Friday, December 09, 2011

An Interesting Observation About Poverty In Canada as observed while listening to the CBC.

Yesterday while driving, I had the opportunity to listen to a CBC program that wasn't somehow linked to the station's open support and promotion of the GLBT agenda.  It was a nice change.

Instead, I listened to a national call-in show about "what it is like to be poor in Canada".   I found it fascinating.  As someone that is involved with trying to address some small portion of poverty in a third world country in sub-Saharan Africa, I was very effectively awakened to the real poverty right here at home.  Something that clearly needs to be addressed by all of us at the national, provincial, municipal, neighbourhood, family, and individual level.  We need to do our part not just at this Christmas season but consistently throughout the year.  Local food banks are a good place to start -- find out where they are, call them and see how you can help.

But here's what I found most interesting.  Perhaps it was the segment of the show I listened to, but all three of the callers I had occasion to hear that were sharing "what it was like to be poor in Canada today" were once well off.  So, what happened?

Well, it's true that one of them lost his job right out of the blue and was thrown for a loop.  Two of them including this one who had lost his job were single parents.  One of them had two luxury cars in her driveway one day, then woke up to a 'divorce', and went on to become broke fighting her husband in the courts for support.  To boot, one of the single parents was now thinking about going back to school (perhaps something they should have done as a priority beforehand).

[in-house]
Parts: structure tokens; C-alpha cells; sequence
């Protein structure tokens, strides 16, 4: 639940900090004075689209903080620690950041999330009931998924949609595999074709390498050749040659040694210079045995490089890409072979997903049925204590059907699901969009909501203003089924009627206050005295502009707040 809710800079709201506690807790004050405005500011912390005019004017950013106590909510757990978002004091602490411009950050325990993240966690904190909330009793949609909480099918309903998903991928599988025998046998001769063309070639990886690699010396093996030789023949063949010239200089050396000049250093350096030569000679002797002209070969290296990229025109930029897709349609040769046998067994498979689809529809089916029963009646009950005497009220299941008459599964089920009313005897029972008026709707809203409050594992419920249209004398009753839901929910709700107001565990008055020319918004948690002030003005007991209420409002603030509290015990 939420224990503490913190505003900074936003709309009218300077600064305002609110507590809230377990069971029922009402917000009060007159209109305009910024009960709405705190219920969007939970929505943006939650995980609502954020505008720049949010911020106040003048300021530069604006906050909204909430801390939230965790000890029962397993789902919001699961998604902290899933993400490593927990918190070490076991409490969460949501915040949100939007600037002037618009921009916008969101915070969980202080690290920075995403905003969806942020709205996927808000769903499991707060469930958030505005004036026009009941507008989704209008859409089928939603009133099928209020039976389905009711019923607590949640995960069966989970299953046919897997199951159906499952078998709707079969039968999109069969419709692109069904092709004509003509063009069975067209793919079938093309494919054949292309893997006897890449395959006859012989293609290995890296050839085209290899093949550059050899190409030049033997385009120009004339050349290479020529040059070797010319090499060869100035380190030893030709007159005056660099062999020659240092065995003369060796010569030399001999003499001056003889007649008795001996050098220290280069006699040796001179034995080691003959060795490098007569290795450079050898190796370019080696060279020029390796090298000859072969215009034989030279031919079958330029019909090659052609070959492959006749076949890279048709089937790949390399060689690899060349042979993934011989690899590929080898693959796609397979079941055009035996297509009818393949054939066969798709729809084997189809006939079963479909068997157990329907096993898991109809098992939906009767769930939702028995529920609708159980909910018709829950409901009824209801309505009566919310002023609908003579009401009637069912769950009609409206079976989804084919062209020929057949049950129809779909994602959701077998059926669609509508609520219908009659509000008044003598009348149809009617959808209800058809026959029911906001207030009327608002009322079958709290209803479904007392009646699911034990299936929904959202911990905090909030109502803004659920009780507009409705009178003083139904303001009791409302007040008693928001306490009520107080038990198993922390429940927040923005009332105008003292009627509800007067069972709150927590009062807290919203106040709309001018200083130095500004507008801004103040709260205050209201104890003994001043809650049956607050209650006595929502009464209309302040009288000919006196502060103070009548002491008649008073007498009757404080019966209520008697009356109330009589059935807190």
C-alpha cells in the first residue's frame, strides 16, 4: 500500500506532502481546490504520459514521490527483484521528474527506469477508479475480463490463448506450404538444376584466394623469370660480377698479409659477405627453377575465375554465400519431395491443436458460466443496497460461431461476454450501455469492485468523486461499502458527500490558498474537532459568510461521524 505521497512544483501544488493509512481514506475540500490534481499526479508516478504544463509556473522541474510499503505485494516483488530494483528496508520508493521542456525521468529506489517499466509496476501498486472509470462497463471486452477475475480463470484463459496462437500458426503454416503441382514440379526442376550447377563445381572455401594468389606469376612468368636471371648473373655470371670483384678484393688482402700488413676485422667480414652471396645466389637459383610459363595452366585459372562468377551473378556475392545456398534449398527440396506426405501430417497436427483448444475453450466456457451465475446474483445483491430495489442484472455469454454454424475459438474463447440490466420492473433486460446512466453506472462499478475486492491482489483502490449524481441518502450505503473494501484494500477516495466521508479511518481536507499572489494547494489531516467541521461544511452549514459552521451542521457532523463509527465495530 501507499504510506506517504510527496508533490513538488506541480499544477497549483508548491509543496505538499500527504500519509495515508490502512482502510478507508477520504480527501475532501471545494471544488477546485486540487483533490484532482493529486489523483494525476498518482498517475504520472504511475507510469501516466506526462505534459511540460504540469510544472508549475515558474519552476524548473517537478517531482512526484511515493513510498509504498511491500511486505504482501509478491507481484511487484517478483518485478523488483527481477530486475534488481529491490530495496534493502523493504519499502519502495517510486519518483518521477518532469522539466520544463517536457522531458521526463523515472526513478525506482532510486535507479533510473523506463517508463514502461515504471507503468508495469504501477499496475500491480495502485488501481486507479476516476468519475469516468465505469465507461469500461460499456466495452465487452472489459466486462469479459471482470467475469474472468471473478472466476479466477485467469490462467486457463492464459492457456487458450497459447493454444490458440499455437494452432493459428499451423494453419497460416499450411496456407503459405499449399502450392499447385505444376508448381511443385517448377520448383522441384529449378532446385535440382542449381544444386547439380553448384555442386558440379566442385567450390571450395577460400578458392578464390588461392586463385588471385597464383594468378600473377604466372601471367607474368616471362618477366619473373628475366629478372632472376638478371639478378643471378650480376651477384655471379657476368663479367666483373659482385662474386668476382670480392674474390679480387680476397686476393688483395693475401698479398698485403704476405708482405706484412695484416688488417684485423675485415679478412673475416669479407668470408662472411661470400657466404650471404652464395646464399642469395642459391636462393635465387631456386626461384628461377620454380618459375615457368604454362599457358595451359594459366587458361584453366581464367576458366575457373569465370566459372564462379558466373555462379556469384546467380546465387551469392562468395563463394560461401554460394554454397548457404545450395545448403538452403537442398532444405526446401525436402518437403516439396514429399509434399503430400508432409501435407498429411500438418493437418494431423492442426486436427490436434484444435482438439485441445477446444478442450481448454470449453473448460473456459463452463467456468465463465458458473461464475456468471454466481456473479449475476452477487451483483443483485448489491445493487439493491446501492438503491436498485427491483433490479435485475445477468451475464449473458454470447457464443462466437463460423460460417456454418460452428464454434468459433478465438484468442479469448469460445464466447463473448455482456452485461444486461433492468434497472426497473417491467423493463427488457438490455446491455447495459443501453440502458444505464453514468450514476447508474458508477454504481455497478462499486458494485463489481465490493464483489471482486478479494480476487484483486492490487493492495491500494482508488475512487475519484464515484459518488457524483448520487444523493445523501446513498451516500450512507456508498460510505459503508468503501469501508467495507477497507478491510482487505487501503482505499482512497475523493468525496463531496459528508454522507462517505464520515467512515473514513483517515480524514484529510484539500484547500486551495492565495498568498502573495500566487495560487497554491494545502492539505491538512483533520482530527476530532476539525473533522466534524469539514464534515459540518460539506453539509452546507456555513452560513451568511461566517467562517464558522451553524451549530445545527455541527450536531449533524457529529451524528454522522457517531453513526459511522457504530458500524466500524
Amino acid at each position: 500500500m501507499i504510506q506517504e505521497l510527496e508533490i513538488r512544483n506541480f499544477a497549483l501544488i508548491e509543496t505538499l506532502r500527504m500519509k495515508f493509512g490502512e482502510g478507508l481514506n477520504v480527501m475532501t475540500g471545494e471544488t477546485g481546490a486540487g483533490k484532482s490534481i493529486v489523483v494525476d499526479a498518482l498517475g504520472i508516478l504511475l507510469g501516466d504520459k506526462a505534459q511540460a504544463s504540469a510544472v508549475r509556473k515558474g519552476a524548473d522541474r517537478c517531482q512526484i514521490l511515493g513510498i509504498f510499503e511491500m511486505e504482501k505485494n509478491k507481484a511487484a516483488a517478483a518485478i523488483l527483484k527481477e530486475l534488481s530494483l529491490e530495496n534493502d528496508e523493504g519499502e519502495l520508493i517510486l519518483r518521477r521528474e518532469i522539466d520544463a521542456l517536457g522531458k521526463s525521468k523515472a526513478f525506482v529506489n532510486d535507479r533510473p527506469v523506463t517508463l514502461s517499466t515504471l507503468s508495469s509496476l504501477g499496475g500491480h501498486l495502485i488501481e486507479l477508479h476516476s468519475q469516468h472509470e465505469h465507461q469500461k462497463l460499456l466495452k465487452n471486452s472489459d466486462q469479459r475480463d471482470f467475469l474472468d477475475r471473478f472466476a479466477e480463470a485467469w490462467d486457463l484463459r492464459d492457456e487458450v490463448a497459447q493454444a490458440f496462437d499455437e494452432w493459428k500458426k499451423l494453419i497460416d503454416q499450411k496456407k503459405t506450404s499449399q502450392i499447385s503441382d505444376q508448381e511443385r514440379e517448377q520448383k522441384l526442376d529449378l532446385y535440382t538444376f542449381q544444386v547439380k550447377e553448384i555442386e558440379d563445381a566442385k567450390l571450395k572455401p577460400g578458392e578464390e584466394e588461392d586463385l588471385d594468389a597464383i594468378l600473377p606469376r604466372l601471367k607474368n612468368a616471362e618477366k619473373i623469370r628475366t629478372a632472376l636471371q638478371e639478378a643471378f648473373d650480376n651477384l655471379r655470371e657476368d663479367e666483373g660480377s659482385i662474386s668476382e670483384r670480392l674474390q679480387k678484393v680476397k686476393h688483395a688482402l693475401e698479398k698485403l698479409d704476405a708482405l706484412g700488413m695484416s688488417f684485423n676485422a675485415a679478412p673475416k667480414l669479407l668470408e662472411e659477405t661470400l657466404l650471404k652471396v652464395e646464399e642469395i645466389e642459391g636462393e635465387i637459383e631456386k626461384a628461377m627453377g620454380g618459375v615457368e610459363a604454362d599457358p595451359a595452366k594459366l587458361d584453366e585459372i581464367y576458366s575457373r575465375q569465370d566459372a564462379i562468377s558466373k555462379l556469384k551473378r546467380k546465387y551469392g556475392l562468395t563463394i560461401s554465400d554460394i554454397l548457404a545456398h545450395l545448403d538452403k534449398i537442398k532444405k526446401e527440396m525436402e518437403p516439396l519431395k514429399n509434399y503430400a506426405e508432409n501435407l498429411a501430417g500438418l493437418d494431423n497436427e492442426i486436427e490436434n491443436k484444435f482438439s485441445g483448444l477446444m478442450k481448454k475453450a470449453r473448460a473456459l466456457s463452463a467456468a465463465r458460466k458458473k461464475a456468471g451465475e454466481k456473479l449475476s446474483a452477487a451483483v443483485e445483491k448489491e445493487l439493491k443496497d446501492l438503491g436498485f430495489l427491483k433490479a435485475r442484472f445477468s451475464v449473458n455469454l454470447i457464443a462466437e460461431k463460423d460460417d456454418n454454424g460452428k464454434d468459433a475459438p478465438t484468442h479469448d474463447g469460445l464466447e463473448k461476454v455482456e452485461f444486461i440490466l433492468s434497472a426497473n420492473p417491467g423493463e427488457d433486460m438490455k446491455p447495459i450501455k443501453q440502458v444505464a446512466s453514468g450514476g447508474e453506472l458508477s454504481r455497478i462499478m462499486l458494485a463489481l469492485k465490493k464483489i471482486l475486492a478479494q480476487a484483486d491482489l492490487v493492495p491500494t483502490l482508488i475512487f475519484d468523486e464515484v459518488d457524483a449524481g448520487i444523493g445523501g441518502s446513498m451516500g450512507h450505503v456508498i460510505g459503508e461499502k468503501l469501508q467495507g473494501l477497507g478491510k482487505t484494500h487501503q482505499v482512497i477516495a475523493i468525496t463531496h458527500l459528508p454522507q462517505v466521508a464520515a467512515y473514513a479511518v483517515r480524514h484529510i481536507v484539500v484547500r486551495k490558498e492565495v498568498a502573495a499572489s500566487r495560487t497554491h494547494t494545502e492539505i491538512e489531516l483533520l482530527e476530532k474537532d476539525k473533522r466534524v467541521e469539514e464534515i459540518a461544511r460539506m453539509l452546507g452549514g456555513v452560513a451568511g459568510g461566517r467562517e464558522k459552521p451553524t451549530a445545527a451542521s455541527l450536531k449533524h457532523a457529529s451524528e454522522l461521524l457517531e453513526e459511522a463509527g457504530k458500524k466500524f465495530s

What was common to all three of these situations -- the only ones I heard that day (and admittedly, we should be careful not to paint every poor person with a broad brush here) -- but at least all of the ones I heard had one thing in common and that was "a broken marriage".

In the case of the woman who lost her two luxury cars, it was a matter of going broke fighting in the court systems.  In the cases of the single parents, it was a matter that when one of them lost his job, there was no life partner there to help soften the blow and assist the partner in getting back on his feet.  His social safety net was gone.  The same was likely true of the third individual.

What can I draw from this?  Well, is it possible, that sometimes our circumstances of life are a result of our bad choices especially when it comes to priorities, marriage and divorce?  I think so.  I am not suggesting that individuals now in these circumstances do not deserve our help -- they still do.  But I am suggesting that more of us need to think about what being married to the wrong person and/or the pursuit of divorce due to our own selfishness can do, both to us and to our children.

It would be interesting to know what percentage of those visiting food banks are single parents?  I would hazard to guess, it's the largest category.

What am I really saying?  Simply this: We must not ignore the impacts of a life outside the will of God for us as individuals, as families, as communities and as a nation if we are to address successfully some of today's social woes.

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